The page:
AmyMccTobin AmyVernon I’m really looking forward to see how this shakes out, as well. Will it just go away?  The timing of right before American Thanksgiving and the holidays might bury it. Or is it egregious enough to make big enough waves?  And  — we are marketers.  How will the target market react, or will they? I saw people sharing it with positive sentiments before the controversy erupted around it. Will be an interesting case!

  7. hessiej says:

    DwayneAlicie AmyMccTobin AmyVernon Funny thing with brands these days:  any press is good press. Is it any different than Kenneth Cole taking advantage of a trending tweet? Eventually things die down —- YES but as a brand you are now marked for life!

  8. AmyMccTobin says:

    DwayneAlicie AmyMccTobin AmyVernon Well Dwayne, it may not have an impact… but I’m thinking that it may impact the most loyal, core customer for GoldiBlox – people like me who are pro feminist messages for children.   I will never shop there for my daughter now.  
    But there may be others who don’t care – just like the discussion on my post last Sunday about Social Good companies – there are people who don’t care at all about morality and ethics – I just choose to think there are more people who do.  We’ll monitor them.  I’m getting ready to do another post on the top 10 social mob blow ups and where are the companies who were the targets…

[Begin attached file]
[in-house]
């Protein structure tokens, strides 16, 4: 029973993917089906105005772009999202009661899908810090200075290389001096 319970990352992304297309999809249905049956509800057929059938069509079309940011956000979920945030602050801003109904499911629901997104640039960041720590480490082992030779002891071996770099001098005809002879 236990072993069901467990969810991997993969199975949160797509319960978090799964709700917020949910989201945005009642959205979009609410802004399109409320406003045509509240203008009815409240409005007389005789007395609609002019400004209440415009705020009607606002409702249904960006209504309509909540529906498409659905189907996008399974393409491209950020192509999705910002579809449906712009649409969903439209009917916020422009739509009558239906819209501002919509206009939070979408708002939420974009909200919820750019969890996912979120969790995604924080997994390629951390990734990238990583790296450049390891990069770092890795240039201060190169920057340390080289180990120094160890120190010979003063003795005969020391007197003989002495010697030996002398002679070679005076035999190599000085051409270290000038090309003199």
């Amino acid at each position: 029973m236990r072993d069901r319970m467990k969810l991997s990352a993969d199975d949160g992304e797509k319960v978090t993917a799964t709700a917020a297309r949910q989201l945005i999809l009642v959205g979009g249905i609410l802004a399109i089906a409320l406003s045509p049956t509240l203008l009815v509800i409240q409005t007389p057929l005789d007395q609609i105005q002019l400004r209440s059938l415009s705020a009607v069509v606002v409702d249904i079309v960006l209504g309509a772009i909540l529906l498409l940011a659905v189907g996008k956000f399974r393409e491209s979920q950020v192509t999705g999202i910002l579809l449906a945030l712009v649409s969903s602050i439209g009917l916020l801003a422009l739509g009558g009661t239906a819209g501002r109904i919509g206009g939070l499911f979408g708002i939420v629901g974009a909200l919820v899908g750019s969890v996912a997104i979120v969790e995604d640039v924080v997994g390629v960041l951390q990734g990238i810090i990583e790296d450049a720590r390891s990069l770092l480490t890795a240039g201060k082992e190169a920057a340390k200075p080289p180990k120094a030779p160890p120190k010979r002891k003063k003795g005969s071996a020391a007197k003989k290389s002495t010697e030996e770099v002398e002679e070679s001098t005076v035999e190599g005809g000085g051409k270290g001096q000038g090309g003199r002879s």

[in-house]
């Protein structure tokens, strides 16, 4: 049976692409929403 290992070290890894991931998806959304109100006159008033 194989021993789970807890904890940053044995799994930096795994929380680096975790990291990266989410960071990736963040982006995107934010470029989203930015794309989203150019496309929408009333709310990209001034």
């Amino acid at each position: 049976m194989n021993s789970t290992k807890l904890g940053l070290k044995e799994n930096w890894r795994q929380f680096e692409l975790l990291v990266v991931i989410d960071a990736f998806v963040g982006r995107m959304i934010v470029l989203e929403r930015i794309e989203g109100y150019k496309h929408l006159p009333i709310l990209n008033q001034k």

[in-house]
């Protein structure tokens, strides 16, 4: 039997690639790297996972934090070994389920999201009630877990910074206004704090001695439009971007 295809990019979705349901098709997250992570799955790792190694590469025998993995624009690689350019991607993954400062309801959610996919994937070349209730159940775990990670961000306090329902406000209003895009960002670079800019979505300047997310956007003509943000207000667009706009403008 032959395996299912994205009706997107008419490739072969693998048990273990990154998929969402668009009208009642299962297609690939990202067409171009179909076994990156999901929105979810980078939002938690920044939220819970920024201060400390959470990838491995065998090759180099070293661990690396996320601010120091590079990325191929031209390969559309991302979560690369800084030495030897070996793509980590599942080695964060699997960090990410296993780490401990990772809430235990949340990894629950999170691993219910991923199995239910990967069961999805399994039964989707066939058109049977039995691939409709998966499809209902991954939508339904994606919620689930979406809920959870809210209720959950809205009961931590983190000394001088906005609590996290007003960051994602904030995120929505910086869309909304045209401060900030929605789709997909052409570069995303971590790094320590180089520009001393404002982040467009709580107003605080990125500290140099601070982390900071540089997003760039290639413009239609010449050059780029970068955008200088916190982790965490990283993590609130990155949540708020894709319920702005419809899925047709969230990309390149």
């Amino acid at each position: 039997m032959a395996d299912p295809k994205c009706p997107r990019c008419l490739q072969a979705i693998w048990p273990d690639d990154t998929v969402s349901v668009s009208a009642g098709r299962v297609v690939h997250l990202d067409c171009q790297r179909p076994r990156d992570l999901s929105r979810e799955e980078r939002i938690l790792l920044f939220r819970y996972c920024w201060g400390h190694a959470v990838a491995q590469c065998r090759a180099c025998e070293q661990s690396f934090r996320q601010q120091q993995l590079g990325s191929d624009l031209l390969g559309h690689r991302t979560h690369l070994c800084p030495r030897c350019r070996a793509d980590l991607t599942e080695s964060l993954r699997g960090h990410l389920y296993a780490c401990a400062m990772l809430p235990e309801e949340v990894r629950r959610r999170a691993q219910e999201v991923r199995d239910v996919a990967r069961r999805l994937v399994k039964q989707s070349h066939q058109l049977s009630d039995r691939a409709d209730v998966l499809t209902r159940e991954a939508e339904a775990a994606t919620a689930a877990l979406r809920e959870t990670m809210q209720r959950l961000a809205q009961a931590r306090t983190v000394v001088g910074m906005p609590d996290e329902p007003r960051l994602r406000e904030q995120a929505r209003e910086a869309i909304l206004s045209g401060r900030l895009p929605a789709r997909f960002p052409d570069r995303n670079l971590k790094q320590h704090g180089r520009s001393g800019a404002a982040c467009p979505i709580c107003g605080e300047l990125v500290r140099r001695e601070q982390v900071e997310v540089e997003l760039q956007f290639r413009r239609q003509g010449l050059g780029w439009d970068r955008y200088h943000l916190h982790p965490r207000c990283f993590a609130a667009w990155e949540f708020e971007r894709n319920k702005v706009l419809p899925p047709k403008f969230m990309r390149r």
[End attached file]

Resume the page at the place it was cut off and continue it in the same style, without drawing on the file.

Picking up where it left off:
9. DwayneAlicie says:

    Nice, I eagerly await the Where Are They Now you’re cooking up for us!

  10. ajenkins says:

    Having worked with an organization that represented the rights of music publishers in the past, I can appreciate the reaction of the Beastie Boys. They played it professionally but still exerted their rights. For GoldieBlox to blow them off as if they were the slighted ones only detracts from their brand and not that of the Beastie Boys, especially when you think about Adam Yauch’s stipulation in his will – so disrespectful. I wonder if someone will use GoldieBlox in their own video without the permission of GoldieBlox and then we can all sit back and see how they respond.

  11. AmyMccTobin says:

    ajenkins What I wonder the sales repercussions will be for this….